International Sociology and International Sociology Reviews

Topic of the Month, December 2023

Children’s Rights’ is our Topic of the Month for December 2023. On this topic, enjoy Free Access to this article by F Kubra Aytac (Ohio State University Psychology Department, United States) published in International Sociology, Children’s right to the city: The case of street children. Read on to know more about the author’s trajectory and work.

F. Kubra Aytac

Why are you working on this topic? Could you share an experience, a fact or a person who made you get engaged on that research?

F. Kubra Aytac: I was drawn to this topic because it addresses a critical yet often overlooked aspect of urban development and human rights. According to the United Nations, around one billion children worldwide live in urban areas, and millions of street children worldwide are exposed to extreme risks and vulnerabilities. These children often lack access to basic necessities, face exploitation, and are at increased risk of physical and emotional harm. The concept of “children’s right to the city” emphasizes their entitlement to participate in urban life, access safe and inclusive spaces, and be involved in decisions that shape their urban surroundings. Children’s physical, cognitive, and emotional growth is profoundly influenced by the environments in which they live, play, and learn. The urban environment, which should ideally provide opportunities for growth and development, can inadvertently become a hostile space for street children, hindering their well-being and potential. So, recognizing and advocating for children’s right to a safe, stimulating, and inclusive urban environment is pivotal for ensuring their optimal development and fostering a healthier, more equitable society.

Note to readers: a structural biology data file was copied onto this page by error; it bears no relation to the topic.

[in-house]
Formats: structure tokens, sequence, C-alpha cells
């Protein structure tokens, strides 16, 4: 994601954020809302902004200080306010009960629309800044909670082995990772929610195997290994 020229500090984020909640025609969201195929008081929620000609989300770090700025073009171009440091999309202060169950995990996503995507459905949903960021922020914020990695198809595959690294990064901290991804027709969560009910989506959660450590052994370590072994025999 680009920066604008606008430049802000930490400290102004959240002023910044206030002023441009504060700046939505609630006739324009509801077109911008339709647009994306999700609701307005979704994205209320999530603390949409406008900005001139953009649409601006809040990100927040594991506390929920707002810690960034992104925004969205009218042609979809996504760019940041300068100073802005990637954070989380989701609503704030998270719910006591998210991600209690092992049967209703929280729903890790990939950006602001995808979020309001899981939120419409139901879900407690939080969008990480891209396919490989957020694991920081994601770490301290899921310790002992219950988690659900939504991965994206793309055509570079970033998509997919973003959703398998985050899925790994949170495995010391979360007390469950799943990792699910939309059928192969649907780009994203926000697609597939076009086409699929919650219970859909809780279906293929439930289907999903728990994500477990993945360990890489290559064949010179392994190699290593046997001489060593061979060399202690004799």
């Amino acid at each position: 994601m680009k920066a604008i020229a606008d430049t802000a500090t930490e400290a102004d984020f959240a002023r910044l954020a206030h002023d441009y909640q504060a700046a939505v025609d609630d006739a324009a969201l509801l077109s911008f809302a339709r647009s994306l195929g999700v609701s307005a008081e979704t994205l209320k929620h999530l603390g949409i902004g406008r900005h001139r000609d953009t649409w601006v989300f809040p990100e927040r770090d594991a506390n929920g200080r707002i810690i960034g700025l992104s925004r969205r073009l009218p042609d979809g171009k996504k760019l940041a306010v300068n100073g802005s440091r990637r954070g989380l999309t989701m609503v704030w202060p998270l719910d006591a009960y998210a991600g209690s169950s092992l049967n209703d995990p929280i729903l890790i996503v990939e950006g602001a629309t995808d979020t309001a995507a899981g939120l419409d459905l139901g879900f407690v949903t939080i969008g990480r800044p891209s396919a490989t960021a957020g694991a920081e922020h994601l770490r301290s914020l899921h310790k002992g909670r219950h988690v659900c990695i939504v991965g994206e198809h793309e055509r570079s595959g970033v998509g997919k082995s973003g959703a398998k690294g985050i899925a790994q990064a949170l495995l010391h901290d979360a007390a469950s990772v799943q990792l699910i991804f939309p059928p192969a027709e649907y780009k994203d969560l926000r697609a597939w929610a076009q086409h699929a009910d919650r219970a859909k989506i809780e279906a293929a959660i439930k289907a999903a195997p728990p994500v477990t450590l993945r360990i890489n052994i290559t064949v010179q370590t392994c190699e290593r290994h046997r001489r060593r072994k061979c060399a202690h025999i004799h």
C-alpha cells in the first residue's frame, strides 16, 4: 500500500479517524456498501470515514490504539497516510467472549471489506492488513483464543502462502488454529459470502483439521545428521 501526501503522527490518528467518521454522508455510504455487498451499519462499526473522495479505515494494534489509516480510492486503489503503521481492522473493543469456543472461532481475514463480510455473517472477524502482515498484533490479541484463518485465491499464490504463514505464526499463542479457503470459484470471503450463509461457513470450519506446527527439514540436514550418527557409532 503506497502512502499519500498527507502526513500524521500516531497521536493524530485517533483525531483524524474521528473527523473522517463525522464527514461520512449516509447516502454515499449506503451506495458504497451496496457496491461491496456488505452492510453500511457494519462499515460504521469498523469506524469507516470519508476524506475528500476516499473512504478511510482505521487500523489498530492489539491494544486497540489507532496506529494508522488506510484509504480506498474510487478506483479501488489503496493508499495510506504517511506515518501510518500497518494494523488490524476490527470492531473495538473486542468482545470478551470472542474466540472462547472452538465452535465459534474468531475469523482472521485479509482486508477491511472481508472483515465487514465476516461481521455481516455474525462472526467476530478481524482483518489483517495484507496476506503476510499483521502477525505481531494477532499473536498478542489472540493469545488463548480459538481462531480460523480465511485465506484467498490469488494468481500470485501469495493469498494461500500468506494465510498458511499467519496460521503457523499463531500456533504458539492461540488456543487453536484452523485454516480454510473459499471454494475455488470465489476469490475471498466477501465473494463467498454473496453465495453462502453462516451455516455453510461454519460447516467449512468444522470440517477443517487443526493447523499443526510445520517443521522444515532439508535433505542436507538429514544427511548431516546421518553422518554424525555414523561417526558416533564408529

My involvement in this research was ignited by an impactful encounter with David Harvey during my undergraduate years in Ankara, Turkey, where he visited to give a conference talk. Harvey’s work on urbanization and the right to the city, following Henri Lefebvre’s “le droit à la ville”, inspired my engagement in research on children’s right to the city and the case of street children. This theoretical framework helped me contextualize street children’s experiences within broader urban dynamics and motivated me to contribute academically to an inclusive and just urban environment supporting all children’s rights and well-being.

What would you emphasize about your academic trajectory? Can you highlight which have been your academic positions, universities, awards, departments and research centers?

F.K. Aytac: I am a doctoral student in the Developmental Psychology Ph.D. program at The Ohio State University, where I was awarded the graduate fellowship. I graduated summa cum laude with high honor roll distinction from Middle East Technical University in 2015, where I majored in Sociology with a double major degree in Philosophy and a minor degree in Political Science and Public Administration. I obtained two M.S. degrees from the same university: Psychology in 2019 and Sociology in 2018. My master’s thesis about maternal gatekeeping received the “Best Thesis of the Year Award”. Currently, I conduct research at the Children and Parents Lab (CAPLAB) at The Ohio State University Psychology Department.

Please, tell us your public or institutional social networks (Twitter, Facebook & Instagram) that you would like to be tagged when promoting your article on our social networks.

F.K. Aytac: LinkedIn F Kubra Aytac and ResearchGate F Kubra Aytac.